MAGI Moments: Panel Perspectives on Rare Disease Research

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MAGI Moments: Panel Perspectives on Rare Disease Research

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MAGI Panel Discussion – Rare Disease Clinical Research 

There are inherent challenges to the conduct of clinical trials and these are magnified in the rare disease space. At the recent MAGI-East (Model Agreements and Guidelines International) Conference held in Boston, Massachusetts, Joan Chambers, Vice President of Marketing and Strategy, ClinX, moderated a compelling panel that discussed technology’s rapidly evolving place in rare disease research and other relevant topics.

From left to right, Harsha Rajasimha, Joan Chambers, Scott Schliebner and Derek Ansel.

Panelists included:

  • Scott Schliebner, Senior Vice President, Center for Rare Diseases, PRA Health Sciences
  • Harsha Rajasimha, Founder and Board Director, Organization for Rare Diseases India, USA
  • Derek Ansel, Clinical Strategy Lead, PRA Health Sciences

Joan opened the session with some thought-provoking statistics:

“An estimated 350 million individuals suffer with a rare disease, worldwide, which includes about 10% of the population of the United States.”

Technology is developing at an incredible rate and it’s changing the face of clinical conduct across all areas. It’s assisting researchers to connect with rare disease patients more easily, but there are still significant challenges with enrollment, patient travel and participation.

“Ironically, I don’t think technology is the sole answer,” said Scott. “Think from the patient’s point of view.” A patient-centric focus looks at moving from a traditional clinical study model of site visits to a virtual approach in order to alleviate the burden of participation for patients. Technology now enables clinical researchers and patients to do many tasks, remotely. The rise of E-consent and telemedicine means that some visits can be eliminated and replaced with mobile based, wearable technologies that collect data points in the billions, in real time. Auto-reminders can prompt patients about scheduling and reporting.


“The intention is not to eliminate sites entirely – we’re just trying to make patient participation easier by removing barriers. After all, patients are the primary stakeholders and without them, we cannot have clinical trials,” observed Scott.

Another emerging technology that is impacting the conduct of rare disease clinical trials is blockchain, which facilitates the use of patient data wallets for healthcare management.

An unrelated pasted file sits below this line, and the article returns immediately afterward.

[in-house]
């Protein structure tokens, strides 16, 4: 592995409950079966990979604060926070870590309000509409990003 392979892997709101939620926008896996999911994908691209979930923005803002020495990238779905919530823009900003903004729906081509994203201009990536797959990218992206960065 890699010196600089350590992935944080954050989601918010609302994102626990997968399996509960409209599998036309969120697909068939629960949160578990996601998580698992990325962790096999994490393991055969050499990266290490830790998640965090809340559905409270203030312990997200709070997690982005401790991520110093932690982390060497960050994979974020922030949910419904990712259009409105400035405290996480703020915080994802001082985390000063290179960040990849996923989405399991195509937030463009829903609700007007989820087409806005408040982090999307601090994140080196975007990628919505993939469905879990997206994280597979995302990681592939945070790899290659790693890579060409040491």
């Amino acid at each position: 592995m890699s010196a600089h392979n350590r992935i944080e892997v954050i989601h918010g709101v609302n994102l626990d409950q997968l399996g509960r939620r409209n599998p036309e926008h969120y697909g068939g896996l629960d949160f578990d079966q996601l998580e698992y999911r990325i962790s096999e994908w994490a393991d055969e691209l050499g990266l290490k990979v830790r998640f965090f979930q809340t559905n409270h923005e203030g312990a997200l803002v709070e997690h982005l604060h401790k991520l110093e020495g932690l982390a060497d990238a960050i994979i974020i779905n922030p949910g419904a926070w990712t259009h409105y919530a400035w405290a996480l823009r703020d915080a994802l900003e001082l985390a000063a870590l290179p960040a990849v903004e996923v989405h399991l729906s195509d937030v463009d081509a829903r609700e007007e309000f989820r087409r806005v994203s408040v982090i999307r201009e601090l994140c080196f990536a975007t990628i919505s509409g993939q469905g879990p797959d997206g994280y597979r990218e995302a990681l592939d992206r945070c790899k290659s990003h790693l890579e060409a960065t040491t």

“We’re looking at a trend of empowered patients who have their health information at their fingertips,” said Harsha. Currently, patient data wallets are not seamless and can be challenging to navigate. But they can be a single source of access to all health data from disparate sources.

Blockchain is an immutable system of data ledgers that ensures trust, traceability and transparency among participating stakeholders including regulators, pharmaceutical companies and CROs. Patient data, shipments of medication and dosing records are all kept secure.

Derek conducted a Q & A session during his portion of the panel. One question from the audience that provoked discussion was “How much is too much when it comes to asking patients who participate in virtual trials to monitor wearables and other devices?”

“We can’t ask patients to input data everyday for the next 15 years,” said Derek. “You have to have a patient-centric focus.”

Sites need to understand that there can be pitfalls with vendor technology. Additionally, it’s beneficial for sponsors and sites to have an educational discussion about what technology works for which demographic. As society adapts, some technologies, such as tablets, are becoming universally used across generations.

Next, the conversation turned to patient preferences. “We may need to be flexible in a given study and meet people where they are,” commented Derek. For example, some patients may not want a nurse visiting them in their home and may wish to preserve a separation of their home life and their life as a participant in a clinical trial study. It’s vital to compare site and patient satisfaction to design studies that work for everyone involved. 

As the session’s time came to a close, other conversations touched upon the challenges of reaching rural populations and the overall lack of diversity in clinical studies. “There needs to be a democratization of clinical trials,” said Derek.

Clinical trials provide the opportunity for participants to receive life-changing treatments and access to cutting edge medical technology. Individuals diagnosed with more prevalent indications are presented with a far greater number of studies that may well serve their healthcare objectives than patients in the rare disease space. Education and strategic coordination of resources is key.

“In many instances, patients with rare diseases are not aware that there are avenues to treatment and it can be challenging for sponsors, CROs and sites to get the word out that they are conducting a clinical trial. Given the inherent tendency for rare disease enrollment to be of international proportions, there are many moving parts to navigate. The right combination of digital and traditional marketing and advertising, educational materials and community outreach drives enrollment and retention, making study completion possible,” explained Joan Chambers.


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Authored by Melissa Daley, Marketing Content Specialist, ClinEdge

Melissa Daley

Post by Melissa Daley -

Melissa develops social media and marketing content strategies and produces a variety of collateral with creative, effective messaging. Melissa has served as an educator in higher education for close to two decades.

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